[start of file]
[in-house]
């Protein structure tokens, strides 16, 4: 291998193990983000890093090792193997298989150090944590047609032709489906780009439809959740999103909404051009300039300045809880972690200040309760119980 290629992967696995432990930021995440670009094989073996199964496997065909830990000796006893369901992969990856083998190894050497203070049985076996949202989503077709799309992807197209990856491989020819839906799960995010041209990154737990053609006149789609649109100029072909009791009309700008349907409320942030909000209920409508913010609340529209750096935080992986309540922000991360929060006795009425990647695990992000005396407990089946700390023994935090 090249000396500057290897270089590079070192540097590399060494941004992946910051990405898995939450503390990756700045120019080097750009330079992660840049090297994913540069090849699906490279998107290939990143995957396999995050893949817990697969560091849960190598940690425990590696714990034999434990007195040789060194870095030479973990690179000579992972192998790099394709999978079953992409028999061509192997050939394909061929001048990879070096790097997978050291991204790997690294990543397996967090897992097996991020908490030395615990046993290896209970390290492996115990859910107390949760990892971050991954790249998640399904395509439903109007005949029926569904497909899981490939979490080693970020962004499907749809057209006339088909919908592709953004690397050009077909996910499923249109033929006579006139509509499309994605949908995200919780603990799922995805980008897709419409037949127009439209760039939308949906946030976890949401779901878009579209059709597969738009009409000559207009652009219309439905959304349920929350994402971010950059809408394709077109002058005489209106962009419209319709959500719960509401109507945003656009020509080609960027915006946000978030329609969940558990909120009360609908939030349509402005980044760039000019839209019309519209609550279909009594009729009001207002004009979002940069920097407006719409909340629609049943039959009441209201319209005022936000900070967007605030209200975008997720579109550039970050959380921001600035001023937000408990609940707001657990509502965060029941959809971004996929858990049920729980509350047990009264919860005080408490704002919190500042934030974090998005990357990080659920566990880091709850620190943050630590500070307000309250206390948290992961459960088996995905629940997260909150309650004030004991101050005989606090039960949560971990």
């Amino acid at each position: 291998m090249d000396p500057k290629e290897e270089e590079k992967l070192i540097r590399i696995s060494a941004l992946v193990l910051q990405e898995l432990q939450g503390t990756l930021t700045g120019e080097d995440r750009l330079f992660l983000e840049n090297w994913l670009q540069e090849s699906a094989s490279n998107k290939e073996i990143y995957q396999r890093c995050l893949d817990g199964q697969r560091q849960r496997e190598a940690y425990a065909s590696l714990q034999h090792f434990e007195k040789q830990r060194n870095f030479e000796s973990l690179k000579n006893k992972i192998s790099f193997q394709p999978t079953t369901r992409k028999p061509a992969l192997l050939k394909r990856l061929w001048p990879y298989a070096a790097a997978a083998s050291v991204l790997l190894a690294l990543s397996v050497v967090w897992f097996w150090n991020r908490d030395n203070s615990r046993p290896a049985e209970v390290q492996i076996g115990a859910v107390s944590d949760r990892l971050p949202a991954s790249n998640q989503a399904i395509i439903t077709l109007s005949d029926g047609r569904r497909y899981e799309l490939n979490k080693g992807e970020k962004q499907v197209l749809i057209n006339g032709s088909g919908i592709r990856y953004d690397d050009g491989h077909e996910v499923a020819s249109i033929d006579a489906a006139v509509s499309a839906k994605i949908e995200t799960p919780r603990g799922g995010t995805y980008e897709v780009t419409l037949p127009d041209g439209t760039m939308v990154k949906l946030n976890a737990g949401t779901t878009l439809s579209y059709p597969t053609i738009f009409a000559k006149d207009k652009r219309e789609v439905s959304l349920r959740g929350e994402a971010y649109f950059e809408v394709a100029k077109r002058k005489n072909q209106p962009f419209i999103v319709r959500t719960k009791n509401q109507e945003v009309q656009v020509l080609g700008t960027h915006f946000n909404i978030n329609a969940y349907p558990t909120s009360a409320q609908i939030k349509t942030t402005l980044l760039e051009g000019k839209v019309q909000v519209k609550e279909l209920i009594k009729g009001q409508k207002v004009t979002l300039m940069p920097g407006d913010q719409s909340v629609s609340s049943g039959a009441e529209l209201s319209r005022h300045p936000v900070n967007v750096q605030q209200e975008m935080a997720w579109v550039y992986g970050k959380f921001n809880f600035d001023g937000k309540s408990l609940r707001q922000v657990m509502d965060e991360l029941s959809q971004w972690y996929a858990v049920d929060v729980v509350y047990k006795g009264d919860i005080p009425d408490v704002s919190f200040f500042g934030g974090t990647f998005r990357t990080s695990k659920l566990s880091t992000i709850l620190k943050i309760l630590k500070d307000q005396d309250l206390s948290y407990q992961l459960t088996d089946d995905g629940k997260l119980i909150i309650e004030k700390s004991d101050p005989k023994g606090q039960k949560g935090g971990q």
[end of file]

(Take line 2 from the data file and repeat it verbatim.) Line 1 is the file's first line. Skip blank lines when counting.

């Protein structure tokens, strides 16, 4: 291998193990983000890093090792193997298989150090944590047609032709489906780009439809959740999103909404051009300039300045809880972690200040309760119980 290629992967696995432990930021995440670009094989073996199964496997065909830990000796006893369901992969990856083998190894050497203070049985076996949202989503077709799309992807197209990856491989020819839906799960995010041209990154737990053609006149789609649109100029072909009791009309700008349907409320942030909000209920409508913010609340529209750096935080992986309540922000991360929060006795009425990647695990992000005396407990089946700390023994935090 090249000396500057290897270089590079070192540097590399060494941004992946910051990405898995939450503390990756700045120019080097750009330079992660840049090297994913540069090849699906490279998107290939990143995957396999995050893949817990697969560091849960190598940690425990590696714990034999434990007195040789060194870095030479973990690179000579992972192998790099394709999978079953992409028999061509192997050939394909061929001048990879070096790097997978050291991204790997690294990543397996967090897992097996991020908490030395615990046993290896209970390290492996115990859910107390949760990892971050991954790249998640399904395509439903109007005949029926569904497909899981490939979490080693970020962004499907749809057209006339088909919908592709953004690397050009077909996910499923249109033929006579006139509509499309994605949908995200919780603990799922995805980008897709419409037949127009439209760039939308949906946030976890949401779901878009579209059709597969738009009409000559207009652009219309439905959304349920929350994402971010950059809408394709077109002058005489209106962009419209319709959500719960509401109507945003656009020509080609960027915006946000978030329609969940558990909120009360609908939030349509402005980044760039000019839209019309519209609550279909009594009729009001207002004009979002940069920097407006719409909340629609049943039959009441209201319209005022936000900070967007605030209200975008997720579109550039970050959380921001600035001023937000408990609940707001657990509502965060029941959809971004996929858990049920729980509350047990009264919860005080408490704002919190500042934030974090998005990357990080659920566990880091709850620190943050630590500070307000309250206390948290992961459960088996995905629940997260909150309650004030004991101050005989606090039960949560971990």